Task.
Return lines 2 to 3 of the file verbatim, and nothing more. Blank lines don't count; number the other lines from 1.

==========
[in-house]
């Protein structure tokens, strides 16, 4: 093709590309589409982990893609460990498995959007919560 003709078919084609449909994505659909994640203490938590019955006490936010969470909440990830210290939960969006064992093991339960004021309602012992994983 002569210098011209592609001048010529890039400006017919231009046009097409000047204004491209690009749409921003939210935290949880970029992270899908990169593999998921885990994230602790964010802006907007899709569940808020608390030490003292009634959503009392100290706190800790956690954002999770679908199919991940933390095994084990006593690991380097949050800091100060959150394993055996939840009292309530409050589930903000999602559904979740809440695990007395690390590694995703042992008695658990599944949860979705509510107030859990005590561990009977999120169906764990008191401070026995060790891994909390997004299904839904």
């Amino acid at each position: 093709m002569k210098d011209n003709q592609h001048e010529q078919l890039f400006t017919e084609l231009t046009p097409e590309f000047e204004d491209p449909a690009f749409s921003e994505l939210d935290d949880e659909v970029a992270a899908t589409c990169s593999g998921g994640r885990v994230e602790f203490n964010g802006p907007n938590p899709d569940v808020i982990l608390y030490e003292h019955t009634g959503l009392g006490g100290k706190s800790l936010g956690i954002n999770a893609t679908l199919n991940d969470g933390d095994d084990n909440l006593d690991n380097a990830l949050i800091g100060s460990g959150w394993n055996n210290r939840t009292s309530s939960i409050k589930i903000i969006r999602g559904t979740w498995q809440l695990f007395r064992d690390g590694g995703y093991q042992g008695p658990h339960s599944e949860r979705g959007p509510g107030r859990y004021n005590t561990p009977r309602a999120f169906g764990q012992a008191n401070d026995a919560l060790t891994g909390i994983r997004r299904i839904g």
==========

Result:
């Protein structure tokens, strides 16, 4: 093709590309589409982990893609460990498995959007919560 003709078919084609449909994505659909994640203490938590019955006490936010969470909440990830210290939960969006064992093991339960004021309602012992994983 002569210098011209592609001048010529890039400006017919231009046009097409000047204004491209690009749409921003939210935290949880970029992270899908990169593999998921885990994230602790964010802006907007899709569940808020608390030490003292009634959503009392100290706190800790956690954002999770679908199919991940933390095994084990006593690991380097949050800091100060959150394993055996939840009292309530409050589930903000999602559904979740809440695990007395690390590694995703042992008695658990599944949860979705509510107030859990005590561990009977999120169906764990008191401070026995060790891994909390997004299904839904």
């Amino acid at each position: 093709m002569k210098d011209n003709q592609h001048e010529q078919l890039f400006t017919e084609l231009t046009p097409e590309f000047e204004d491209p449909a690009f749409s921003e994505l939210d935290d949880e659909v970029a992270a899908t589409c990169s593999g998921g994640r885990v994230e602790f203490n964010g802006p907007n938590p899709d569940v808020i982990l608390y030490e003292h019955t009634g959503l009392g006490g100290k706190s800790l936010g956690i954002n999770a893609t679908l199919n991940d969470g933390d095994d084990n909440l006593d690991n380097a990830l949050i800091g100060s460990g959150w394993n055996n210290r939840t009292s309530s939960i409050k589930i903000i969006r999602g559904t979740w498995q809440l695990f007395r064992d690390g590694g995703y093991q042992g008695p658990h339960s599944e949860r979705g959007p509510g107030r859990y004021n005590t561990p009977r309602a999120f169906g764990q012992a008191n401070d026995a919560l060790t891994g909390i994983r997004r299904i839904g």